14 Times Actors Became A Really Big Deal After Playing An Iconic Villain

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Vote up the best career-changing villain roles.

There are many different ways to break into the big time as an actor - and one of them is to play an unforgettable villain. Sure, it may lead to typecasting, and sometimes, a particularly potent bad guy performance is as likely to nix a career as kickstart one, but there are plenty of actors who have begun their careers - or given them a much-needed boost - by playing an iconic villain in movies or TV.

Some of these great villain roles launched an actor's career, or became permanently associated with that actor, or otherwise changed their career in some irreversible way. Some actors parlayed villain roles into, well, more villain roles in big-budget movies, while others went on to play leads, or converted the buzz they generated into more substantial parts that earned them critical renown. Other actors found themselves transformed from "legitimate" thespians who "trod the boards" into genuine movie stars who headlined big-budget blockbusters, while still others made the leap from TV to movies (or vice versa) or made a splash in international markets.

While each one is different, all of these actors found their careers drastically altered after playing a villain that we know and love - or love to hate - today. Remember to vote up your favorites.


  • When your first role in a feature film is the unforgettable bad guy in Die Hard, you're probably on your way to a career playing a whole lot of villains. Such was certainly the case for Alan Rickman, who would go on to play the likes of the Sheriff of Nottingham, Severus Snape, and Judge Turpin in Tim Burton's cinematic adaptation of Stephen Sondheim's Sweeney Todd.

    But Rickman, who was already in his 40s by the time he took Nakatomi Plaza hostage, had already enjoyed a distinguished career on stage before ever breaking into pictures. As part of the Royal Shakespeare Company, he played the Vicomte de Valmont in Les Liaisons Dangereuses, for which he was nominated for a Tony. Unfortunately, Rickman passed in 2016 at the age of 69, shortly after finishing the Harry Potter film series.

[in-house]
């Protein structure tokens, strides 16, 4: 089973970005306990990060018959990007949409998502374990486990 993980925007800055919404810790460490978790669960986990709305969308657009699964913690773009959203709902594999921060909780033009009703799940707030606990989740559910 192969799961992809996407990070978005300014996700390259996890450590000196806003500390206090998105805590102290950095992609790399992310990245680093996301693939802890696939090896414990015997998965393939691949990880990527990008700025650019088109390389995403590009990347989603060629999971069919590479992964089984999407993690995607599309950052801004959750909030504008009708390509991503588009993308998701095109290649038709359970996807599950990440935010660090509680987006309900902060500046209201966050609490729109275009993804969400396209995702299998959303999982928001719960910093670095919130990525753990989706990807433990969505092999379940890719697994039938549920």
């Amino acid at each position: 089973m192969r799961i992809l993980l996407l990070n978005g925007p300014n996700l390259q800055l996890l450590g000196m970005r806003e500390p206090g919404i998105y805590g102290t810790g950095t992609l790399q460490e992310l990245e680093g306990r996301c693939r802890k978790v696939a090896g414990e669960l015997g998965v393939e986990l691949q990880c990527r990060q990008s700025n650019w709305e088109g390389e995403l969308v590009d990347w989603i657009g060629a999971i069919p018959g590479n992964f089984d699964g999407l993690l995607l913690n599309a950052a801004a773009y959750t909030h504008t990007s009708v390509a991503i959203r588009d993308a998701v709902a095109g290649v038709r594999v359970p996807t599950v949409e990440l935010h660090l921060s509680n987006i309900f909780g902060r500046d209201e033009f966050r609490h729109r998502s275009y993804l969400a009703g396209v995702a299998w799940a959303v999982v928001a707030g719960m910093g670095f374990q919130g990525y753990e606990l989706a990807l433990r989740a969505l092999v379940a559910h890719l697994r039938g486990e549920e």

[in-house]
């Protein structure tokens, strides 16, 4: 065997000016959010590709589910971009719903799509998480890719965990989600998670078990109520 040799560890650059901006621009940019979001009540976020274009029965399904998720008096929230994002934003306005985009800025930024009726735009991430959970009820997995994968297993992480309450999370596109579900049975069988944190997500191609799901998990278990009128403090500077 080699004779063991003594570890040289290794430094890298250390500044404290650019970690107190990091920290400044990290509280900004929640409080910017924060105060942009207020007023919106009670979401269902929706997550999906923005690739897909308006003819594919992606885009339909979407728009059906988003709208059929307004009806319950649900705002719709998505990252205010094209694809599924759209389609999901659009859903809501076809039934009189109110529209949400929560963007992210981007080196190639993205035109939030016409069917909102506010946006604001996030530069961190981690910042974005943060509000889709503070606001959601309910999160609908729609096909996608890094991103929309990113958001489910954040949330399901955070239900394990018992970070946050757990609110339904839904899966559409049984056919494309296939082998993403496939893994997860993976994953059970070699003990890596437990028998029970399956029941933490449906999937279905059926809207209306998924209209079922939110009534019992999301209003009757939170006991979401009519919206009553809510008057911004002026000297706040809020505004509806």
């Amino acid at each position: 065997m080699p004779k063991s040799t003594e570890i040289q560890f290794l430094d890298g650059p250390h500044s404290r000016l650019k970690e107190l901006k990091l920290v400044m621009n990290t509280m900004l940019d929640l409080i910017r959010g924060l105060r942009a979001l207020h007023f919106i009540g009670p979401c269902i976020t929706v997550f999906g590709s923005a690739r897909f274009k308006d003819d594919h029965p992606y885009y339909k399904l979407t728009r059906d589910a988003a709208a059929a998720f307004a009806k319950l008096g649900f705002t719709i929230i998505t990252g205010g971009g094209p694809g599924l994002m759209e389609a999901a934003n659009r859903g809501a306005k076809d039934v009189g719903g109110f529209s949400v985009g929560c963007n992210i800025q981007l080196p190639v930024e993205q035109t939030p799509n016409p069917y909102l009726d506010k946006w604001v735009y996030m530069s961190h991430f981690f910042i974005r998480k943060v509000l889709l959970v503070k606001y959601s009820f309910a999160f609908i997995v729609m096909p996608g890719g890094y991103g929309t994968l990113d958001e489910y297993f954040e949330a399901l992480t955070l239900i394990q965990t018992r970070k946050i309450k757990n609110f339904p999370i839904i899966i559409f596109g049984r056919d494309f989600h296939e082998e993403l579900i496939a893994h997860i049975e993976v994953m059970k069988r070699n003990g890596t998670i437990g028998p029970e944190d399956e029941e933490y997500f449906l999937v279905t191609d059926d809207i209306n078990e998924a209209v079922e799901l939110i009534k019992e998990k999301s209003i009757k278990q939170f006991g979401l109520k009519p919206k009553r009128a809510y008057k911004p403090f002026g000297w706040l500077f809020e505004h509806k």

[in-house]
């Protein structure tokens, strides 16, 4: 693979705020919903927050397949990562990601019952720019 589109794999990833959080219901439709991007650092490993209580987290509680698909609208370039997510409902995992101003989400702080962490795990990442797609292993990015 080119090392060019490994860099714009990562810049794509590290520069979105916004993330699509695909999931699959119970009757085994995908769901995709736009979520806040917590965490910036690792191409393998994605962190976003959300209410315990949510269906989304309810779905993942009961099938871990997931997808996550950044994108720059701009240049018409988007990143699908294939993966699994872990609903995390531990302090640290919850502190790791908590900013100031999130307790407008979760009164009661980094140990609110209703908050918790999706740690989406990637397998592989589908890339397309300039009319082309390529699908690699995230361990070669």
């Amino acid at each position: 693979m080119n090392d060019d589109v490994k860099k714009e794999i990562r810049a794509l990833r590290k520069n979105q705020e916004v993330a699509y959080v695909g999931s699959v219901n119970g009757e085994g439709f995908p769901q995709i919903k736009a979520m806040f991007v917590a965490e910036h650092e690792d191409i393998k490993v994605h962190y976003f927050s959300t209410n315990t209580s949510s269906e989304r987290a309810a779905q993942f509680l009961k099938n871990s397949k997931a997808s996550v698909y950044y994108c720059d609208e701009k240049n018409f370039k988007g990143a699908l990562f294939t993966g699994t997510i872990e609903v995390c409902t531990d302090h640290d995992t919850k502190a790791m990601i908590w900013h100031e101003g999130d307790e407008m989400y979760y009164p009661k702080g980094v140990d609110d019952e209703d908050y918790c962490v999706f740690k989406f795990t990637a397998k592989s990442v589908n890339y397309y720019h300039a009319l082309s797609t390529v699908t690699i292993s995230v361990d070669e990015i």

• Age: Dec. at 69 (1946-2016)
    • Birthplace: Hammersmith, London, United Kingdom
    2,996 votes
  • Prior to playing the villainous Loki in Marvel's Thor, Tom Hiddleston had primarily been in British TV series and plays. It was director Kenneth Branagh who encouraged Hiddleston to audition for the part, having worked with him before on stage in Chekhov's Ivanov and on screen in the BBC series Wallander. "It was massive and it's completely changed the course of what is available to me to do," Hiddleston said of playing Marvel's most popular recurring villain.

    Since then, Hiddleston has played Loki several more times, not to mention appearing in numerous other major movies and television series, from appearing as Henry V in The Hollow Crown to leading roles in Kong: Skull Island and Guillermo del Toro's Crimson Peak, to name just a few.

    • Age: 41
    • Birthplace: Westminster, London, United Kingdom
    2,975 votes
  • Arnold Schwarzenegger - The Terminator
    Photo: The Terminator / Orion Pictures

    Sure, bodybuilder-turned-actor (later turned governor of California) Arnold Schwarzenegger had already broken into the major Hollywood scene with the lead role in 1982's hit Conan the Barbarian, but his image changed forever when he played the eponymous cyborg in James Cameron's 1984 sci-fi/horror classic, The Terminator. Originally, Mike Medavoy, then the president of Orion Pictures, had pitched Schwarzenegger to Cameron as the film's good guy lead, Kyle Reese. But when Cameron sat down with Schwarzenegger, he was impressed by the former Mr. Universe's thoughts on how the Terminator should be portrayed, and ultimately ended up offering Schwarzenegger the part of the cyborg from the future.